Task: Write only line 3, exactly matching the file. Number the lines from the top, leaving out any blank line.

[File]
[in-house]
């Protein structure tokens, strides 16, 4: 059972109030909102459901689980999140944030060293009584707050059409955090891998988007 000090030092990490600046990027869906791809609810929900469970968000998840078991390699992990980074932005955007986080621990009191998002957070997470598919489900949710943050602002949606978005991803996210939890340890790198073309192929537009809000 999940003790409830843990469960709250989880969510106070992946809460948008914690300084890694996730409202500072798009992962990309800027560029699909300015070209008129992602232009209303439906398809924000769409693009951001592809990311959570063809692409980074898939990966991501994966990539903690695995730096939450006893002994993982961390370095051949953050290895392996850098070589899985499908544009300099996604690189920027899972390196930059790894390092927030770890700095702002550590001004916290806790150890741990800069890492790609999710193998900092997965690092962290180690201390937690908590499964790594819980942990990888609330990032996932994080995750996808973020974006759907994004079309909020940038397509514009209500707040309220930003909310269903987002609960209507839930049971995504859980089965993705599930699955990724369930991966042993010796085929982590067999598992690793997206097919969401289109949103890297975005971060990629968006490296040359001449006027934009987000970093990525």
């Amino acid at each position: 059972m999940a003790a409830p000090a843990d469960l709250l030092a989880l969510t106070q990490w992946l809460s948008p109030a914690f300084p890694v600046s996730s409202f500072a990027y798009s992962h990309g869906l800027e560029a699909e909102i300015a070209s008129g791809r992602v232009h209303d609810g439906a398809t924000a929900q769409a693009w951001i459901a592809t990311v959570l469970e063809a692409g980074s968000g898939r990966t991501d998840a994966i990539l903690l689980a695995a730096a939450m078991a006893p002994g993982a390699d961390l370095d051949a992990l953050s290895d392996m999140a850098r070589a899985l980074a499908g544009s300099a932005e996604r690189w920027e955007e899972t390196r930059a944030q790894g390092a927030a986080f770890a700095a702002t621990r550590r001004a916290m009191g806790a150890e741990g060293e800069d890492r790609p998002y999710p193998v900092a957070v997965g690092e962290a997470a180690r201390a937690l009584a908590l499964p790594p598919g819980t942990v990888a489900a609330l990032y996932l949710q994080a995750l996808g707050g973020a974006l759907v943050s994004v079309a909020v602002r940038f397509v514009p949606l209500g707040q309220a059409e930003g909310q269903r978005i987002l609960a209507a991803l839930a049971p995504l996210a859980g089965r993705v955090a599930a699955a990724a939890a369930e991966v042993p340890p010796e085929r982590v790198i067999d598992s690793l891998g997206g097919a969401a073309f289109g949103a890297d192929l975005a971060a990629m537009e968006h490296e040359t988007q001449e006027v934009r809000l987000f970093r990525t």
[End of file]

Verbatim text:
């Amino acid at each position: 059972m999940a003790a409830p000090a843990d469960l709250l030092a989880l969510t106070q990490w992946l809460s948008p109030a914690f300084p890694v600046s996730s409202f500072a990027y798009s992962h990309g869906l800027e560029a699909e909102i300015a070209s008129g791809r992602v232009h209303d609810g439906a398809t924000a929900q769409a693009w951001i459901a592809t990311v959570l469970e063809a692409g980074s968000g898939r990966t991501d998840a994966i990539l903690l689980a695995a730096a939450m078991a006893p002994g993982a390699d961390l370095d051949a992990l953050s290895d392996m999140a850098r070589a899985l980074a499908g544009s300099a932005e996604r690189w920027e955007e899972t390196r930059a944030q790894g390092a927030a986080f770890a700095a702002t621990r550590r001004a916290m009191g806790a150890e741990g060293e800069d890492r790609p998002y999710p193998v900092a957070v997965g690092e962290a997470a180690r201390a937690l009584a908590l499964p790594p598919g819980t942990v990888a489900a609330l990032y996932l949710q994080a995750l996808g707050g973020a974006l759907v943050s994004v079309a909020v602002r940038f397509v514009p949606l209500g707040q309220a059409e930003g909310q269903r978005i987002l609960a209507a991803l839930a049971p995504l996210a859980g089965r993705v955090a599930a699955a990724a939890a369930e991966v042993p340890p010796e085929r982590v790198i067999d598992s690793l891998g997206g097919a969401a073309f289109g949103a890297d192929l975005a971060a990629m537009e968006h490296e040359t988007q001449e006027v934009r809000l987000f970093r990525t």